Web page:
Coast of many colours

An en­joy­able sail along Por­tu­gal’s pic­turesque Al­garve

The Weekend Australian - Travel - - Destination Afloat - NORM SI­MONS

THE young woman stands on the crowded La­gos dock and raises her voice above the cries of the sou­venir sellers and touts. ‘‘ Bom dia, bom dia (Good morn­ing, good morn­ing),’’ she shouts in lilt­ing Por­tuguese. Our lit­tle group scram­bles to at­ten­tion be­cause Bom Dia is also the name of the two-masted sail­ing ves­sel on which we are about to spend the day cruis­ing along the Al­garve coast of south­ern Por­tu­gal.

We fol­low the woman along the dock, through the crowds of milling tourists, dart­ing wait­ers and loung­ing fish­er­men to a gaff-rigged, broad-beamed schooner, painted in ri­otous pri­mary colours.

We tra­verse the gang­plank, find a spot on the broad deck and are wel­comed en­thu­si­as­ti­cally by the crew, who seem to be a mix­ture of Por­tuguese lo­cals and Dutch back­pack­ers.

There are fewer than 20 pas­sen­gers, so there is plenty of room to spread out.

Ropes are hauled, or­ders are given and we move away from the busy dock. We mo­tor down the chan­nel from the har­bour to the At­lantic Ocean, past the palm trees, the white­washed lat­tice­work chim­neys and domes of the seafront houses of La­gos. I won­der if this scene has changed much in the 600 years since the car­avels of Prince Henry the Nav­i­ga­tor ven­tured from this his­toric port. Those in­trepid sailors were the first Euro­peans to dis­cover the mys­te­ri­ous lands of Africa and In­dia.

We pass the replica car­avel Boa Esper­anca (Cape of Good Hope) moored on the town side of the chan­nel. There are tourists queu­ing to get on board. It is alarm­ingly small, about 20m in length, cum­ber­some and bar­rel-like, with no pro­tec­tion for the crew, who must have slept on deck in all kinds of weather.

As our boat moves down the chan­nel, I can see through a stand of palm trees on shore the Praco do In­fante Dom Hen­rique, ded­i­cated to Prince Henry and his golden age of Por­tuguese dis­cov­ery and pros­per­ity. Un­for­tu­nately, this pretty lit­tle square had the du­bi­ous hon­our of host­ing Europe’s first slave mar­ket, open- ed in 1444. The build­ing, which has four round, arched por­ti­cos, was used as the port’s cus­toms house in the 19th cen­tury and now func­tions as an oc­ca­sional art gallery. The im­pres­sive Church of Santa Maria is only a short dis­tance away across the square and is of the same vin­tage as the slave mar­ket.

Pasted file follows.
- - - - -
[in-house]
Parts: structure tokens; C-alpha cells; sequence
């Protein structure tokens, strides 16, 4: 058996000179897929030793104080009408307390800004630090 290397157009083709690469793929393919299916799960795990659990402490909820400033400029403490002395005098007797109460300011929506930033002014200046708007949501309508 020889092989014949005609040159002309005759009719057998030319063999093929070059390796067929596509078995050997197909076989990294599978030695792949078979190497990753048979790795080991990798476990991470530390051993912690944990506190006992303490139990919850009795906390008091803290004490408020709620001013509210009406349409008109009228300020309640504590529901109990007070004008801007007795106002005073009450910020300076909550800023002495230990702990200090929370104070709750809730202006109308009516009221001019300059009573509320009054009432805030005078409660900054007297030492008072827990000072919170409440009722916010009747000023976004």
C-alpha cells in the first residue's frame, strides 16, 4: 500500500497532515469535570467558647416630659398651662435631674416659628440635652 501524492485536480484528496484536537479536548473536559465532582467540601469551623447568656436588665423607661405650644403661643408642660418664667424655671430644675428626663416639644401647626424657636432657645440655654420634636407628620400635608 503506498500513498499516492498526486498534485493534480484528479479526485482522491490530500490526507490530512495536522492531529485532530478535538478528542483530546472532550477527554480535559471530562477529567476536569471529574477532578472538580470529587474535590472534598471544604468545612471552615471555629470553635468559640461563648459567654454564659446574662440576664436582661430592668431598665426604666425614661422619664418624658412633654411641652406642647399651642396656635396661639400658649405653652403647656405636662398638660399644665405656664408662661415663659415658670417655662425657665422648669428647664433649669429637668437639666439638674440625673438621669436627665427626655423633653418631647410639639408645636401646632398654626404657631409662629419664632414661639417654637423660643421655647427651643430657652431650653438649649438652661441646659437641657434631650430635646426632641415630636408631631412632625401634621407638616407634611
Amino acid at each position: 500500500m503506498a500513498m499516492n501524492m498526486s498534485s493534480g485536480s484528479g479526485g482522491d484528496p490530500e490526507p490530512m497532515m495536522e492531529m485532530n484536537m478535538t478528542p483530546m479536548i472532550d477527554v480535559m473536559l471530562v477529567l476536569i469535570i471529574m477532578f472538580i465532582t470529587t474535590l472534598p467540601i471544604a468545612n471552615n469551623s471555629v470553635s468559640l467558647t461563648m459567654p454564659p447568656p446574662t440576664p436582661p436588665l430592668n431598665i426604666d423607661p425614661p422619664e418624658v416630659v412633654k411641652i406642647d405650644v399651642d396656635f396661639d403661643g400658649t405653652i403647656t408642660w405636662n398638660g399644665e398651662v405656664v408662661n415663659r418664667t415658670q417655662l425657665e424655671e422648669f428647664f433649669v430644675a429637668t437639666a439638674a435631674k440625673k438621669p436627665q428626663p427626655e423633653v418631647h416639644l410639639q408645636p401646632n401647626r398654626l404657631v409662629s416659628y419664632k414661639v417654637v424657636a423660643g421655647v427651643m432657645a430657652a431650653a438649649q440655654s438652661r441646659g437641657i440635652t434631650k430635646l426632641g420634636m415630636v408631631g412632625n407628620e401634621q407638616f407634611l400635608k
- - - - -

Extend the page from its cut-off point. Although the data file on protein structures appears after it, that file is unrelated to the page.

The 17th-cen­tury Forte da Ponta da Ban­deira squats pro­tec­tively on an out­crop­ping of rock as we clear the sea wall and head into a slight ocean swell.

A cou­ple of crew mem­bers cir­cu­late around the deck, tak­ing or­ders for cof­fee or drinks. The day is fine and al­ready hot. The coast of North Africa lies south over the hori­zon.

We head south and then south­west along the coast to­wards the North At­lantic, in much the same di­rec­tion as Prince Henry’s car­avels must have done. The diesel is still run­ning and the sails are furled. The wind is on the bow and this old lady of the sea can’t sail any­where near close to the wind.

The rugged cliffs are ex­tremely weath­ered and, over the cen­turies, lit­tle grot­tos, caves and in­lets have formed, washed by a deep emer­ald sea. We cruise along the coast to the lit­tle re­sort town of Luz, past long, beau­ti­ful stretches of beach that would make a Queens­lan­der feel at home. The only prob­lem is that the water tem­per­a­ture is more like Ho­bart on a cold day. The Por­tuguese skip­per lays on the long tiller and puts the boat about, and we head in­shore to­wards the cliffs. We an­chor close in and the crew leaps into ac­tion. Lunch is served with bot­tles of the lo­cal vino blanco and rose. We eat spicy piri piri chicken, a legacy of Por­tu­gal’s African colo­nial past, and mar­i­nated okra salad. The sun­light is tem­pered by a gen­tle sea breeze. An ex­cel­lent lo­cal al­mond liqueur is pro­duced to fin­ish our meal.

Then a small flotilla of fast-mov­ing run­abouts rounds the point and heads for us. They throt­tle back and moor along­side. Life jack­ets are pro­duced and we are in­vited aboard for a tour of the grot­tos and caves. With the sea surg­ing through, it is a fas­ci­nat­ing and eerie ex­pe­ri­ence.

Back on Bom Dia, we up an­chor; ropes are hauled and sails set. Our boat moves leisurely back to­wards La­gos with the wind be­hind.

bom­dia-boat­trips.com

Bom Dia sails away from La­gos; be­low, a de­li­cious Por­tuguese meal on board

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